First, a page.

FTX came under fire in early November when its closer-than-previously-disclosed relationship with its trading desk, Alameda Research, lead to allegations of commingled funds, theft and fraud. By November 11, the company filed for bankruptcy and its disgraced founder, Bankman-Fried, stepped down as CEO.
He now faces criminal charges from the U.S. Department of Justice, including conspiracy to commit wire fraud and money laundering, in a separate case that’s being held in the Southern District of New York. He has pleaded not guilty on all counts, and that trial has been scheduled to begin in October 2023.
Wednesday’s FTX bankruptcy hearing has prompted a flurry of filings, including a motion to admit attorneys from the Montgomery McCracken Walker & Rhoads law firm to represent Bankman-Fried’s interests in the case.
The law firm did not immediately respond to a request for comment from Decrypt.
Up until he was arrested in the Bahamas, Bankman-Fried said repeatedly in interviews and on Twitter that he wanted to help the restructuring team make things right. That runs counter to what newly appointed FTX CEO John Ray, who’s overseeing the company through its Chapter 11 proceedings, has said.
Ray specifically cut off Bankman-Fried’s access to financial records, instructed banks not to give him access to the company’s accounts, and fired his inner circle, which included FTX co-founder Gary Wang, ex-Alameda Research CEO Caroline Ellison, and ex-FTX Chief Engineering Officer Nishad Singh.
At this point, all three of the former execs are cooperating with the justice department in its criminal case against Bankman-Fried.
Meanwhile, Lightspeed Strategic Partners has also filed documents to have its legal team included in the FTX bankruptcy case. Lightspeed participated in FTX’s July 2021 $1 billion Series B funding round at an $18 billion valuation. Then, at the start of 2022, FTX announced that Amy Wu, who had helped oversee the VC firm’s investment in the crypto exchange, would be joining to lead “ventures, gaming, M&A and commercial initiatives,” according to a press release.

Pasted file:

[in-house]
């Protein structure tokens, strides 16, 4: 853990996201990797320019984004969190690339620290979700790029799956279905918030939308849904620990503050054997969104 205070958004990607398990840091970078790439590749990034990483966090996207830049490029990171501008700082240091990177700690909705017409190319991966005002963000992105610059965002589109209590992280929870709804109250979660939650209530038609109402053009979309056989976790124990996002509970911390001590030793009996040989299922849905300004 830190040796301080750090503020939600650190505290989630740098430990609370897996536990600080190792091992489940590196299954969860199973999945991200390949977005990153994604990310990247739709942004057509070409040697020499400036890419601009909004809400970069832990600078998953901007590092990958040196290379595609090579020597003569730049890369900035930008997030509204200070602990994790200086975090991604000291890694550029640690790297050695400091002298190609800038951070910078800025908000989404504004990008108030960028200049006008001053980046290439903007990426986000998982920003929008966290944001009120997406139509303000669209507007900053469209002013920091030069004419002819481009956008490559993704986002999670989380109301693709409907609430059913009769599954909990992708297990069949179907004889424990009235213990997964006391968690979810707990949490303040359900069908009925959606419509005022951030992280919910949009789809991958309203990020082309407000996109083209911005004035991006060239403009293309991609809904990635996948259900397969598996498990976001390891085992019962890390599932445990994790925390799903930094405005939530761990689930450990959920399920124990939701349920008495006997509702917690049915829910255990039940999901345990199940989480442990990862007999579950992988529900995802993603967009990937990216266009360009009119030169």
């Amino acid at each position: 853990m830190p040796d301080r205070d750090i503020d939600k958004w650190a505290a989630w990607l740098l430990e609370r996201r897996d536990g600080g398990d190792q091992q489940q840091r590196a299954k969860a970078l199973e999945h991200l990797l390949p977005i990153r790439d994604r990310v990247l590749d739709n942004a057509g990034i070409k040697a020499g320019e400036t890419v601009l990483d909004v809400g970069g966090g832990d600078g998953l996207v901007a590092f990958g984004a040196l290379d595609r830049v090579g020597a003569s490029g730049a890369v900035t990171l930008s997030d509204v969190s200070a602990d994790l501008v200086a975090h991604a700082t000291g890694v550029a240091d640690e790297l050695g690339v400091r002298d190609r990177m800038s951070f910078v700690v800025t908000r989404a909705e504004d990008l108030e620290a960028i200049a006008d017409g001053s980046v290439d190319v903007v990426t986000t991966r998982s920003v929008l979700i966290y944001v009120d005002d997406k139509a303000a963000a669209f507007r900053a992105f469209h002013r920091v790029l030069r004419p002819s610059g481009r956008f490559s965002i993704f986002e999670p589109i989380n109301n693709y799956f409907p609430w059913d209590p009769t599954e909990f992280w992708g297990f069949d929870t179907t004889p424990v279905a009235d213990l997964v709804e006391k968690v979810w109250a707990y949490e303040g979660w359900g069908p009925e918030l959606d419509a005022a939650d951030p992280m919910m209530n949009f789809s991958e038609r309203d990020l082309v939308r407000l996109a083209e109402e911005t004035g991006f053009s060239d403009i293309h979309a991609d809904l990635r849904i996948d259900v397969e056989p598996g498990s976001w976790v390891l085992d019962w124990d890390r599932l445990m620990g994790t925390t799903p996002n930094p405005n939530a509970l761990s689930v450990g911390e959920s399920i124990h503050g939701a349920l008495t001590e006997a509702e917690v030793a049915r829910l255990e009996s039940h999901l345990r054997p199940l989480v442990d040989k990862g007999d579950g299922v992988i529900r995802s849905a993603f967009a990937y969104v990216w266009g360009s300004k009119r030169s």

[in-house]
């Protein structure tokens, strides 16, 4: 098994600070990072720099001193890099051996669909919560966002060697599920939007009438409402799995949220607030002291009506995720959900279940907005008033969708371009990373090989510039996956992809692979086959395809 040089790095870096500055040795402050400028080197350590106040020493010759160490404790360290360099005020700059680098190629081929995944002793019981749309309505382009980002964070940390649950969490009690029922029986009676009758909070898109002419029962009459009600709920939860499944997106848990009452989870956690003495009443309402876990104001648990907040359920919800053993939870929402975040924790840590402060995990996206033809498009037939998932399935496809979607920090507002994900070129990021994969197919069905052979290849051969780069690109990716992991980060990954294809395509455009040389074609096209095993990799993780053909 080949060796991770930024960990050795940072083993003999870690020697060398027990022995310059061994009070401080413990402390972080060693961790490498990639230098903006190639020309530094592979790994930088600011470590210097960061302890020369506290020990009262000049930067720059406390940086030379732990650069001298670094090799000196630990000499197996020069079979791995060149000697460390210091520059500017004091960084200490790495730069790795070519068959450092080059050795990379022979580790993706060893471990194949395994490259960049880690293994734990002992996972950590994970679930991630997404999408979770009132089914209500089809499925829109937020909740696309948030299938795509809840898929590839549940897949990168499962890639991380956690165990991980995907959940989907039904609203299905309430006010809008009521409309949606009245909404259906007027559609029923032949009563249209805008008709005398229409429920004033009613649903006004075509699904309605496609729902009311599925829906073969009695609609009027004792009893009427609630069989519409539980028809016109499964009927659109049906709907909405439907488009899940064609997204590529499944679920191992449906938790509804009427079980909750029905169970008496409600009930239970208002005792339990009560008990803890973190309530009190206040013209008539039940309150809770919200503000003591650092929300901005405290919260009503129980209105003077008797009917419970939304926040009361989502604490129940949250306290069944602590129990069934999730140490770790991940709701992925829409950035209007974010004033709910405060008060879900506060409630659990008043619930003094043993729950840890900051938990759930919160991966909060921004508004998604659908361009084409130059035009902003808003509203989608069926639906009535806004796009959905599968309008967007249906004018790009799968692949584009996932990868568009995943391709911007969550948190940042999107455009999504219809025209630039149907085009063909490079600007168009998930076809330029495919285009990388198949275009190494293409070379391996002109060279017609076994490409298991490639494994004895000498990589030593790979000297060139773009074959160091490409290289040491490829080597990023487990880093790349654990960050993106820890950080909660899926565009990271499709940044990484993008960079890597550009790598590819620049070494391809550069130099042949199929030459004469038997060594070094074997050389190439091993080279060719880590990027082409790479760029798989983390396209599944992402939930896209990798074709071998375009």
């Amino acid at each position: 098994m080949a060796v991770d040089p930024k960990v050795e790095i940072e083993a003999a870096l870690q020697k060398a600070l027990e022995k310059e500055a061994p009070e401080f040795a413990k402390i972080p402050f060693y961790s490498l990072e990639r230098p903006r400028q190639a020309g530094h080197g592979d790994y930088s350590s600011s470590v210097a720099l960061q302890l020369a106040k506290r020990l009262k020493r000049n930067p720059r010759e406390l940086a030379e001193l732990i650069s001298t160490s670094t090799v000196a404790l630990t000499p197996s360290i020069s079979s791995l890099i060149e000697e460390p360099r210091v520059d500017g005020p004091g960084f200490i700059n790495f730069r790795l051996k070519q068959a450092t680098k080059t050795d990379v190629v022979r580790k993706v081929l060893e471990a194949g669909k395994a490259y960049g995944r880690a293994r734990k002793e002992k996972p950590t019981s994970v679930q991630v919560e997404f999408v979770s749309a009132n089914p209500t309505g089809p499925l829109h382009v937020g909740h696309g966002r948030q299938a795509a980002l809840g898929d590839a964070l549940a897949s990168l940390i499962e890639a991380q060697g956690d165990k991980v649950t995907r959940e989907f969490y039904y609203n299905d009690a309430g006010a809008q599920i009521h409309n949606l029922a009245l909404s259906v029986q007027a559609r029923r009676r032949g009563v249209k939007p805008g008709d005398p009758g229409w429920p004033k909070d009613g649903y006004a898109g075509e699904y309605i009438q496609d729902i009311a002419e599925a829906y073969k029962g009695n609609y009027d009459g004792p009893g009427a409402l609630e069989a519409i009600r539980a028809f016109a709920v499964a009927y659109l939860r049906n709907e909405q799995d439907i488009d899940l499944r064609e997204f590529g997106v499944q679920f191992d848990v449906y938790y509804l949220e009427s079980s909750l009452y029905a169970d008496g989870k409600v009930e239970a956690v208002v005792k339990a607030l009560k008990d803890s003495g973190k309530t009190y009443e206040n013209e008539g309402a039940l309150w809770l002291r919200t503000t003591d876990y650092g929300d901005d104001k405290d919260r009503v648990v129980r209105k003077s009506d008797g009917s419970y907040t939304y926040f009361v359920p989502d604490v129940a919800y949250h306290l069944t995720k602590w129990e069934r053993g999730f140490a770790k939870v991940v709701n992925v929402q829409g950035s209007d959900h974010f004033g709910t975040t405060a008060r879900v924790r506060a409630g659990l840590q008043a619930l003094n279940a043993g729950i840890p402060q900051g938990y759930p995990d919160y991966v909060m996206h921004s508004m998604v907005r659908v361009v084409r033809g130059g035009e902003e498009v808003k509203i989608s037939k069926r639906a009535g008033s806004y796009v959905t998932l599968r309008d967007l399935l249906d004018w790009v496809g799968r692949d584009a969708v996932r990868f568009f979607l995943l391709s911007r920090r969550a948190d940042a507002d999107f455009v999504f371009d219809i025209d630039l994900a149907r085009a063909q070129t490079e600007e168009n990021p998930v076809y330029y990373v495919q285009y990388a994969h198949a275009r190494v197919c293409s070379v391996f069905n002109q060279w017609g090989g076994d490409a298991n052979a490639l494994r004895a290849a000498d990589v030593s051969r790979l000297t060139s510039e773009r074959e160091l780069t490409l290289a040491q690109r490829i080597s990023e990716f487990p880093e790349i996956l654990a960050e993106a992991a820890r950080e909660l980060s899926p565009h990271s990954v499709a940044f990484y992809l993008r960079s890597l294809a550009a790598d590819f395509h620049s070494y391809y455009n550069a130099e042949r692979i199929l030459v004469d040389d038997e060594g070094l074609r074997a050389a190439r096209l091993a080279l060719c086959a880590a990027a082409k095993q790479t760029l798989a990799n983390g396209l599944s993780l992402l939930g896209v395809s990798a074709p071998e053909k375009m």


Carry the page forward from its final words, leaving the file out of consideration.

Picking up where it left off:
Wu later resigned on November 11, the same day that FTX filed for bankruptcy.
FTX has also been negotiating the termination of a lease that West Realm Shires, parent company of FTX’s U.S.-based businesses, signed for an office at 655 15th Street N.W. in D.C. Turns out that it’s an office in the same building as a WeWork coworking space, right across the street from The White House and Treasury Department.
The company originally signed a 6-year lease and paid a $32,000 security deposit for the “nonresidential real property” on August 3, 2022, according to court documents filed on Monday.
The terms being proposed by FTX’s legal team would mark the lease as “mutually terminated” as of December 21. The landlord, Metropolitan Square Associates, would keep West Realm Shires’s security deposit on the condition that the company waives its rights to all other claims.
FTX’s attorneys also filed notice that the company’s newly appointed investment banker, Kevin Cofsky, would appear in person to testify on the “potential value of the debtors’ customer list” along with “the marketing, sale process, [and] proposed big procedures” for the more than 130 entities included in the company’s Chapter 11 filing.
The defunct crypto exchange also said that Edward Mosley, FTX’s new financial advisor, would be in court in-person to testify on the company’s ability to file a complete record of assets and liabilities within the deadline given by the court.
Late last week, the Ad Hoc Creditor Committee filed an objection to FTX asking for more time to prepare the assets and liabilities list. FTX initially asked for a deadline extension on November 17, bumping the due date back to January 23. Then on December 21, FTX submitted another filing asking the deadline to be moved back to April 15.
“It does not appear that the Debtors will ever be able to reconcile their pre-petition books and records (or, more likely, create them in the first instance) and file accurate schedules and statements in these Chapter 11 cases,” attorney Daniel O’Brien wrote in the objection.
The objection was withdrawn on Tuesday evening, according to court documents, meaning it could indeed take another three months before FTX produces a complete account of its assets and liabilities.
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